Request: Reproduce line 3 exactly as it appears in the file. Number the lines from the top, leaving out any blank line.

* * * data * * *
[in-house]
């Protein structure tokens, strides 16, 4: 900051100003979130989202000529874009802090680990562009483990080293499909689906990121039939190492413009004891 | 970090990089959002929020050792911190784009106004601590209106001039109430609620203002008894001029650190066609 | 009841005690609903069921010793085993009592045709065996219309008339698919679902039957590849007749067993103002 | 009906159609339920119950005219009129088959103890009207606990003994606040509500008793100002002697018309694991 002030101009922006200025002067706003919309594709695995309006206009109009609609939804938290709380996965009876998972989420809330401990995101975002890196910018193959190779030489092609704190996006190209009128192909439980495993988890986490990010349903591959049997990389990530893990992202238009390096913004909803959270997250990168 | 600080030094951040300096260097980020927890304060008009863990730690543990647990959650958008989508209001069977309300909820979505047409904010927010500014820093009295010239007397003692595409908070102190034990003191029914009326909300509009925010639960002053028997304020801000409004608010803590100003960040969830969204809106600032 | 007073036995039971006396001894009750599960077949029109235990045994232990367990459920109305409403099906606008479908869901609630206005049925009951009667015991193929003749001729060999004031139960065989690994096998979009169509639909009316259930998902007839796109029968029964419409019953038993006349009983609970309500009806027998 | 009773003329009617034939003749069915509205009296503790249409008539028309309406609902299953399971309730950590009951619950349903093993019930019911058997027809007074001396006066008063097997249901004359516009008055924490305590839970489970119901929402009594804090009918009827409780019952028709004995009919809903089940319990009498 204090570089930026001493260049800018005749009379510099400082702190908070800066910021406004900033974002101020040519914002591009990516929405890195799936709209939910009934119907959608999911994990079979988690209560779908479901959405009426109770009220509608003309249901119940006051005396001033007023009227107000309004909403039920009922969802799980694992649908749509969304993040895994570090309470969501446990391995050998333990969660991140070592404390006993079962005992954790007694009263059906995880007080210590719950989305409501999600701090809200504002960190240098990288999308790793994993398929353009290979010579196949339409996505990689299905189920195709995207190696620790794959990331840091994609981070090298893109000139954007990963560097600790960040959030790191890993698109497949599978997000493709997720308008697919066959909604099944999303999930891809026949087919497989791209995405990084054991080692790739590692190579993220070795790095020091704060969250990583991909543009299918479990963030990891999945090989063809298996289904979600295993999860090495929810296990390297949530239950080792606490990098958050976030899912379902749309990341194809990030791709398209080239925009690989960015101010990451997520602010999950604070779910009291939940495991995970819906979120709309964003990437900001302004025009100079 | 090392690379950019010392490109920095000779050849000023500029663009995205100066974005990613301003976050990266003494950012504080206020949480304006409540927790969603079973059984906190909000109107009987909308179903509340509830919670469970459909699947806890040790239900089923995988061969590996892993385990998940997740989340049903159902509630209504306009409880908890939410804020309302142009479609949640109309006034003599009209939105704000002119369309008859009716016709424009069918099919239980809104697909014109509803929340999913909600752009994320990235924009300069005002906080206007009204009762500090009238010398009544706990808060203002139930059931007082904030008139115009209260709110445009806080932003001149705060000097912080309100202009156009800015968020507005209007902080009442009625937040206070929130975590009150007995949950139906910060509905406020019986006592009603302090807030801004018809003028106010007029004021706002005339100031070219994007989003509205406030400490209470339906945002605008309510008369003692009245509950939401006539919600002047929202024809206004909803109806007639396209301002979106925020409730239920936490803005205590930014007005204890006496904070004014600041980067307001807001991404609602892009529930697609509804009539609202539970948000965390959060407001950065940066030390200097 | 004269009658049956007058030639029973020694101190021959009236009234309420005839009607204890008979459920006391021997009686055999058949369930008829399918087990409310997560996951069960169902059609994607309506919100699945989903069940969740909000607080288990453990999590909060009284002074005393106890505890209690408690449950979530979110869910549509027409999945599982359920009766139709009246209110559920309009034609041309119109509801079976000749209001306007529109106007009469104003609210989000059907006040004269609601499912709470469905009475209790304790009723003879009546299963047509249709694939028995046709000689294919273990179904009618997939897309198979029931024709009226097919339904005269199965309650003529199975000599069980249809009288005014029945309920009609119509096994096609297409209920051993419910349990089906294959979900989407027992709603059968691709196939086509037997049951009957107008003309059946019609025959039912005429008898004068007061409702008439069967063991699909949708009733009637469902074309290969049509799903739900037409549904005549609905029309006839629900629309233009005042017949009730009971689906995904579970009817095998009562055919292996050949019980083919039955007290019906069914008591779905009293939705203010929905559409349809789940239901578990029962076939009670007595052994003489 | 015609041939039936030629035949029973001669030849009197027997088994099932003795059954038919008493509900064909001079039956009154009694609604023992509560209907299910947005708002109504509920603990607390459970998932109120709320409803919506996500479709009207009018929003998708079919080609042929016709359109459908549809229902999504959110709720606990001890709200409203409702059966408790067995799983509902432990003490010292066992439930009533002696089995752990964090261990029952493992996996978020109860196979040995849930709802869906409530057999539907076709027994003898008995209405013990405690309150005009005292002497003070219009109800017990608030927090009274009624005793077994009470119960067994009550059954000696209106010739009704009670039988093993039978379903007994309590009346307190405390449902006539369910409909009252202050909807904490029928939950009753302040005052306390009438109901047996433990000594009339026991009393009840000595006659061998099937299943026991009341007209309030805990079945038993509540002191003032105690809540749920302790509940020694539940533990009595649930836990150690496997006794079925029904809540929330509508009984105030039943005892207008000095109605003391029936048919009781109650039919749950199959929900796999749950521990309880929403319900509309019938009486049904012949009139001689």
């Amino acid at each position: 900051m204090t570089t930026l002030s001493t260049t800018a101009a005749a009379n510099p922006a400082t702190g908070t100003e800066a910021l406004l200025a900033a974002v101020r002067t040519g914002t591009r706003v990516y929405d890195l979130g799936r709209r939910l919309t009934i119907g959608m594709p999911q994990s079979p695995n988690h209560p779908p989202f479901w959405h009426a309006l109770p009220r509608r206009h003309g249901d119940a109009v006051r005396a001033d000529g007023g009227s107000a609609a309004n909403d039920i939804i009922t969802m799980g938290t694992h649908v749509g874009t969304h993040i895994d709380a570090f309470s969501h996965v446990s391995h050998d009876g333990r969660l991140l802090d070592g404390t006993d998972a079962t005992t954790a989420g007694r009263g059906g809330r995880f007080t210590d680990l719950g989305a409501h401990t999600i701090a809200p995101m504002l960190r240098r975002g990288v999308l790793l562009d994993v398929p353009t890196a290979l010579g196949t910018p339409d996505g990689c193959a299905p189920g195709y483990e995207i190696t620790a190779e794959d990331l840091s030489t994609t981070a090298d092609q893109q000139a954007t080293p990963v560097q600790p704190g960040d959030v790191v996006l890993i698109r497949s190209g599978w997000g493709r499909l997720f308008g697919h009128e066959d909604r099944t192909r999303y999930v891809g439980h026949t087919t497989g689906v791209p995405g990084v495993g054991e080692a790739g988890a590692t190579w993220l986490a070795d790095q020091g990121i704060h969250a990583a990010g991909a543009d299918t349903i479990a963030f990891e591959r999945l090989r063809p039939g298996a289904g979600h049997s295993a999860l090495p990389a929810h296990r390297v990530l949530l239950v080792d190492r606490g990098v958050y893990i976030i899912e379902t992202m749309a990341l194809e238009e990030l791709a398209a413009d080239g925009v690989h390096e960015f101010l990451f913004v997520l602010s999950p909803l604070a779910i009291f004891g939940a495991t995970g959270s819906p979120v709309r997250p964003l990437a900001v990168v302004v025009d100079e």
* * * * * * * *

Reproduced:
């Amino acid at each position: 900051m204090t570089t930026l002030s001493t260049t800018a101009a005749a009379n510099p922006a400082t702190g908070t100003e800066a910021l406004l200025a900033a974002v101020r002067t040519g914002t591009r706003v990516y929405d890195l979130g799936r709209r939910l919309t009934i119907g959608m594709p999911q994990s079979p695995n988690h209560p779908p989202f479901w959405h009426a309006l109770p009220r509608r206009h003309g249901d119940a109009v006051r005396a001033d000529g007023g009227s107000a609609a309004n909403d039920i939804i009922t969802m799980g938290t694992h649908v749509g874009t969304h993040i895994d709380a570090f309470s969501h996965v446990s391995h050998d009876g333990r969660l991140l802090d070592g404390t006993d998972a079962t005992t954790a989420g007694r009263g059906g809330r995880f007080t210590d680990l719950g989305a409501h401990t999600i701090a809200p995101m504002l960190r240098r975002g990288v999308l790793l562009d994993v398929p353009t890196a290979l010579g196949t910018p339409d996505g990689c193959a299905p189920g195709y483990e995207i190696t620790a190779e794959d990331l840091s030489t994609t981070a090298d092609q893109q000139a954007t080293p990963v560097q600790p704190g960040d959030v790191v996006l890993i698109r497949s190209g599978w997000g493709r499909l997720f308008g697919h009128e066959d909604r099944t192909r999303y999930v891809g439980h026949t087919t497989g689906v791209p995405g990084v495993g054991e080692a790739g988890a590692t190579w993220l986490a070795d790095q020091g990121i704060h969250a990583a990010g991909a543009d299918t349903i479990a963030f990891e591959r999945l090989r063809p039939g298996a289904g979600h049997s295993a999860l090495p990389a929810h296990r390297v990530l949530l239950v080792d190492r606490g990098v958050y893990i976030i899912e379902t992202m749309a990341l194809e238009e990030l791709a398209a413009d080239g925009v690989h390096e960015f101010l990451f913004v997520l602010s999950p909803l604070a779910i009291f004891g939940a495991t995970g959270s819906p979120v709309r997250p964003l990437a900001v990168v302004v025009d100079e």